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lands and populations

last saturday there was a party out in clearwater... this little not-town outside wichita where some friends of mine have a house.

I was shocked when I moved to Pittsburg, Kansas, population 18,000, because there were kids who showed up at the school saying, "This is so crazy, I've never lived in a city before, it's so busy here. There are so many stoplights." There was, like, one road with stoplights.

And on a totally unrelated note, Battlestar Galactica cracks me up because it's about a world where the entire human population is less than 50,000. I don't think there'd be huge press conferences, a host of radio shows, people following the president around all the time, this gigantic black market for supplies. Everyone would know the president. But I digress.

I got to Wichita and it was so insane here that the small town kids can't even take it. I'd never heard that before, but a guy from work said, "I just had to buy a house miles outside town, I can't take the city, it's not how I was raised." wtf? Wichita too big? Wichita is the smallest city I could ever possibly imagine living in. There are about 500,000 in the metro area... but you get the feeling like we all know each other. Seriously. you always know what's going on and who's coming to town. If you go to some big event, like a concert or riverfest, you WILL see people you know.

So I have friends don't think that's small town enough, and have to move out 25 miles from a grocery store, on a gravel road and six acres.

It was still a fun party. They had a bonfire, and it was nice out, and we sat outside drinking keg beer and watching the fire. It was really relaxed but it made me laugh at the footprint that us middle americans require. Most of the land is just there, they're not doing anything with it. I mean, the area is dry, you can't do much, it's a lot of pasture land. We're not going to contribute to the corn harvest any time soon. But there's so much space here in America. It's a funny place.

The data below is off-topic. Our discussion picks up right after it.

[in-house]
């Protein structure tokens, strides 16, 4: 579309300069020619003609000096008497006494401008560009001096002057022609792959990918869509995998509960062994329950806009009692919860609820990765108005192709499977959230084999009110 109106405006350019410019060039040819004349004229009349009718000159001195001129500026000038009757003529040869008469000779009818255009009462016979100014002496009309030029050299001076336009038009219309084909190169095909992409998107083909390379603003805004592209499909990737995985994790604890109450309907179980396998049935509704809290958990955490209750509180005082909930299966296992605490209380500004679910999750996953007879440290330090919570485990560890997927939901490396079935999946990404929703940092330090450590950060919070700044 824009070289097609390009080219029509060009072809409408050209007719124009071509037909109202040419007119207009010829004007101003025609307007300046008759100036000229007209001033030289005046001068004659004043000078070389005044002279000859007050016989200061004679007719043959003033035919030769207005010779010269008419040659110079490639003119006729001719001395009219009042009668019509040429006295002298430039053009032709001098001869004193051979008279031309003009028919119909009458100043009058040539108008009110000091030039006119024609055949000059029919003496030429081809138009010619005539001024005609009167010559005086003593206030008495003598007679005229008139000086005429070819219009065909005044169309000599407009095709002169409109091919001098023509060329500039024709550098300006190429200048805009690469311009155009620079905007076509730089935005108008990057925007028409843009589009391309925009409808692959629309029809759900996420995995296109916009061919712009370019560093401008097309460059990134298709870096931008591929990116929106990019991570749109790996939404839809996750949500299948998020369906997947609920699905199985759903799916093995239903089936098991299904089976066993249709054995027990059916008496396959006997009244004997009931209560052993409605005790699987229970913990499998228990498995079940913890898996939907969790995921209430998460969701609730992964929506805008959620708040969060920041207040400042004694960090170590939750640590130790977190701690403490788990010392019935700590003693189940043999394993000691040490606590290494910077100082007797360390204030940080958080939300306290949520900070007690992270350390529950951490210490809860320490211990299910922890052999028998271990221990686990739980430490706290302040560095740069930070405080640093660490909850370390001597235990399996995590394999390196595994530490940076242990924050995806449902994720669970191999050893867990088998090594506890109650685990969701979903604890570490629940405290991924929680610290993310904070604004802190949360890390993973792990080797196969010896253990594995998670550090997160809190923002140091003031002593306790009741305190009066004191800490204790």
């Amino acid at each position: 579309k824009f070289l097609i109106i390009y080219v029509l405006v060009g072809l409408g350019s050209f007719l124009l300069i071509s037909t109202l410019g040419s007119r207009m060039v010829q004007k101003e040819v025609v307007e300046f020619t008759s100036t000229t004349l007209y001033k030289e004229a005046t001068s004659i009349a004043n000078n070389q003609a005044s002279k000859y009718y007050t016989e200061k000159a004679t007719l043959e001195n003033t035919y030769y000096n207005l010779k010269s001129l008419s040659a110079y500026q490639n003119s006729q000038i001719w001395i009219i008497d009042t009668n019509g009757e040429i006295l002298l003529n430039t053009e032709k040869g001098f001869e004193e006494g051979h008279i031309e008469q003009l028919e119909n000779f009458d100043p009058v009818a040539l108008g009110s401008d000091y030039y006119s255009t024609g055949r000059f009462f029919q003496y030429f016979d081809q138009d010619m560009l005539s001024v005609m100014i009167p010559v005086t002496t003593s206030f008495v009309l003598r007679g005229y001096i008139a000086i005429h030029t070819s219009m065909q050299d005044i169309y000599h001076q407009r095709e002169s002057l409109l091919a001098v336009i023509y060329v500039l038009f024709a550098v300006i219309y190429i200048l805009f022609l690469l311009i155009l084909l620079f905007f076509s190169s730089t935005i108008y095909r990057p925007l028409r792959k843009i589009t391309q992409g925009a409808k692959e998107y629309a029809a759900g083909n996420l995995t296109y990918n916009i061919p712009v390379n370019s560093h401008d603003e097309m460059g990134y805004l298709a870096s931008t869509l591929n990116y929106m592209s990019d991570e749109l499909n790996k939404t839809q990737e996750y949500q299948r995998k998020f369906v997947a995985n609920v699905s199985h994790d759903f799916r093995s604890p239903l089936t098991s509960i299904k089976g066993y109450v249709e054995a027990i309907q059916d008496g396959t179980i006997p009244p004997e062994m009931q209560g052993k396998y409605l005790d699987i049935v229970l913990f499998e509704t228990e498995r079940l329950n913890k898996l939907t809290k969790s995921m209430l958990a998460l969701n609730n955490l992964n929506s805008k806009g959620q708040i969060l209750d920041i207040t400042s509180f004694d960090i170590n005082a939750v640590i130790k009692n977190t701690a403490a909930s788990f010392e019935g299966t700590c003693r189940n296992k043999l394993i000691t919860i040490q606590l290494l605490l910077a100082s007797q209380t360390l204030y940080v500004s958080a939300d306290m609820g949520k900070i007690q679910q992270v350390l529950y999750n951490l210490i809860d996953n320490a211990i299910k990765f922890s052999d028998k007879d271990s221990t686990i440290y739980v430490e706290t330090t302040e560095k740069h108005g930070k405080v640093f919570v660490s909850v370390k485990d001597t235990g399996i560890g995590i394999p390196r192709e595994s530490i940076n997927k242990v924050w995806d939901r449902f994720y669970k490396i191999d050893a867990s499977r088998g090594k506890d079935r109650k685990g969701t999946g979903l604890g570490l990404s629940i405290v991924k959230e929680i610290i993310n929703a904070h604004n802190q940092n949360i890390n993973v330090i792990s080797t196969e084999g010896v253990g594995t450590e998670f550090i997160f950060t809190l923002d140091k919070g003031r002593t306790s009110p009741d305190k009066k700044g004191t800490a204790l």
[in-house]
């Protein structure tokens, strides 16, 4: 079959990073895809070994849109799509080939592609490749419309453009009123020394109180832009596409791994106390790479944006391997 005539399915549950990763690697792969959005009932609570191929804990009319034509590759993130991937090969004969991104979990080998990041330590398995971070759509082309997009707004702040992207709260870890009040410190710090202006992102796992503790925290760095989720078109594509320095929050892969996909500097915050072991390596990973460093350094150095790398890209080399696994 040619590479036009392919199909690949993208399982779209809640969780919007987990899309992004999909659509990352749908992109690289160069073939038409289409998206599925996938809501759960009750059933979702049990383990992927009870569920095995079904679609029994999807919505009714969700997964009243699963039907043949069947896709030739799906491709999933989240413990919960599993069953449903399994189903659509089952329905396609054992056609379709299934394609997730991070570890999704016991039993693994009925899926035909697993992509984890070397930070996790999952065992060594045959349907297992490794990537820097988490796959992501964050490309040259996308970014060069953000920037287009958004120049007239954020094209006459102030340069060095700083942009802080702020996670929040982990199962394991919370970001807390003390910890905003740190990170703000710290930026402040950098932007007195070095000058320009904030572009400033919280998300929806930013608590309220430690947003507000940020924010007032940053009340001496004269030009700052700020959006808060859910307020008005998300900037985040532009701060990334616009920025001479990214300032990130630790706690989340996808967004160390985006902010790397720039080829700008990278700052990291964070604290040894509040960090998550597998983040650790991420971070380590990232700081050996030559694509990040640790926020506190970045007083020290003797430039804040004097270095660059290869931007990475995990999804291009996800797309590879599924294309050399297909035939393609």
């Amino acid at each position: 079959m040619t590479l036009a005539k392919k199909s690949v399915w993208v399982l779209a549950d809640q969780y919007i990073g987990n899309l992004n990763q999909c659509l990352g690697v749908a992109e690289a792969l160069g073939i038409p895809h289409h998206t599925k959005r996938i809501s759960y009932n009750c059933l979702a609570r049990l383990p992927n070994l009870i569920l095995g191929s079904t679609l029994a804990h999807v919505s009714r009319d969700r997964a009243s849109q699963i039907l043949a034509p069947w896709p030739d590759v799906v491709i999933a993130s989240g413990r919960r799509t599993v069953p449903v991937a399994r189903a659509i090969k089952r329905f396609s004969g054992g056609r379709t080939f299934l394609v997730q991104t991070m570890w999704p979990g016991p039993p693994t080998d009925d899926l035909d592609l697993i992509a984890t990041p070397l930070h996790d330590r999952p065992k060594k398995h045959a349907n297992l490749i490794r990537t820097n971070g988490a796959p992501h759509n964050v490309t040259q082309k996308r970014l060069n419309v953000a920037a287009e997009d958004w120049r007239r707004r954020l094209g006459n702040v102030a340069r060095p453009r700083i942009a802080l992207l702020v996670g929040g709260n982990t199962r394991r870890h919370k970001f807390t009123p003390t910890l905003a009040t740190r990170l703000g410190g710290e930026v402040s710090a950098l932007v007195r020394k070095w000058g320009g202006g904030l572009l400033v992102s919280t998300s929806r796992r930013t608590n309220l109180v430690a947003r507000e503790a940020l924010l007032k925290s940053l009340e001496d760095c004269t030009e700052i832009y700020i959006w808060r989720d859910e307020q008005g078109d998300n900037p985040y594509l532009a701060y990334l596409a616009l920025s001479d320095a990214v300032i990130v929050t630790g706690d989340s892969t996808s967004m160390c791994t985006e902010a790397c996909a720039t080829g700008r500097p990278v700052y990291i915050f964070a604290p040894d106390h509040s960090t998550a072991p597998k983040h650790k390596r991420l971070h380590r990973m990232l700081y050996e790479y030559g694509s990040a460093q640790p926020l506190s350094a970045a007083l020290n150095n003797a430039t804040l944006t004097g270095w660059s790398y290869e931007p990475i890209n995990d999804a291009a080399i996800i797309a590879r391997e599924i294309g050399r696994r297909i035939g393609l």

( 7 comments — Leave a comment )
Jun. 19th, 2008 02:52 am (UTC)
I....just can't even imagine.

I think it would be really nice, don't get me wrong. I just...like, we think Philadelphia is small after living in NY, you know?
Jun. 19th, 2008 10:29 am (UTC)
Ah, but if you live in London or New York for a couple of months, you will absolutely understand that LET-ME-OUT feeling.
Jun. 19th, 2008 02:37 pm (UTC)
my college town of 60K is pretty big by my standards ;o

going to Houston where there's probably as many people living there as there are in all of arkansas was kinda ':o'
Jun. 19th, 2008 04:45 pm (UTC)
That's why I like where I live...
You'll have never heard of my home town (unless you like Rugby that is) but Widnes is ideal.

Firstly, the population is 55,000. That means you have sufficient density of people to have everything within a couple of miles (and fast broadband to boot).

I don't actually own a car, something that would be unthinkable in the United States. By the combination of cycling and taking the train, I can get anywhere I like. Staying fit while saving the planet! W00t.

Secondly, it's close to two major cities: Liverpool (436,100 people) and Manchester (2,240,230 people). These are both a 30-minute train ride away. This makes it easy to mix suburban and city life.

Thirdly, while my town is fundamentally an industrial town so it is easy to get out of. There's lots of beautiful country-side just minutes away by bicycle.